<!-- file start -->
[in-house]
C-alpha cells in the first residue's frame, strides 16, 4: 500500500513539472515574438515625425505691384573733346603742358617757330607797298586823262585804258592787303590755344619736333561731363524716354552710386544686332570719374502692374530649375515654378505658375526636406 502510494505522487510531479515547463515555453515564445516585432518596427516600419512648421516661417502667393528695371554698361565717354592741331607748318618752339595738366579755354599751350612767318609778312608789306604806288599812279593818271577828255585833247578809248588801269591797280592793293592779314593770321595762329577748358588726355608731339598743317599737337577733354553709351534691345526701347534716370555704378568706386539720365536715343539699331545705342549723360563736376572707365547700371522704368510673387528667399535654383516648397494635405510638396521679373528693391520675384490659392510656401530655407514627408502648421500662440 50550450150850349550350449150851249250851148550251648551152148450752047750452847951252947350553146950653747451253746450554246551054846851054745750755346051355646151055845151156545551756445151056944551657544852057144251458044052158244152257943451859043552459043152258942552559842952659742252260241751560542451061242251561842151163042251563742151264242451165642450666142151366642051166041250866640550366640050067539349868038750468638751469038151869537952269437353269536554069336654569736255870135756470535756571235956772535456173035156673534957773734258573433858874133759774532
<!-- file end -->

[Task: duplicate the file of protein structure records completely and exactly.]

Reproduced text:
[in-house]
C-alpha cells in the first residue's frame, strides 16, 4: 500500500513539472515574438515625425505691384573733346603742358617757330607797298586823262585804258592787303590755344619736333561731363524716354552710386544686332570719374502692374530649375515654378505658375526636406 502510494505522487510531479515547463515555453515564445516585432518596427516600419512648421516661417502667393528695371554698361565717354592741331607748318618752339595738366579755354599751350612767318609778312608789306604806288599812279593818271577828255585833247578809248588801269591797280592793293592779314593770321595762329577748358588726355608731339598743317599737337577733354553709351534691345526701347534716370555704378568706386539720365536715343539699331545705342549723360563736376572707365547700371522704368510673387528667399535654383516648397494635405510638396521679373528693391520675384490659392510656401530655407514627408502648421500662440 50550450150850349550350449150851249250851148550251648551152148450752047750452847951252947350553146950653747451253746450554246551054846851054745750755346051355646151055845151156545551756445151056944551657544852057144251458044052158244152257943451859043552459043152258942552559842952659742252260241751560542451061242251561842151163042251563742151264242451165642450666142151366642051166041250866640550366640050067539349868038750468638751469038151869537952269437353269536554069336654569736255870135756470535756571235956772535456173035156673534957773734258573433858874133759774532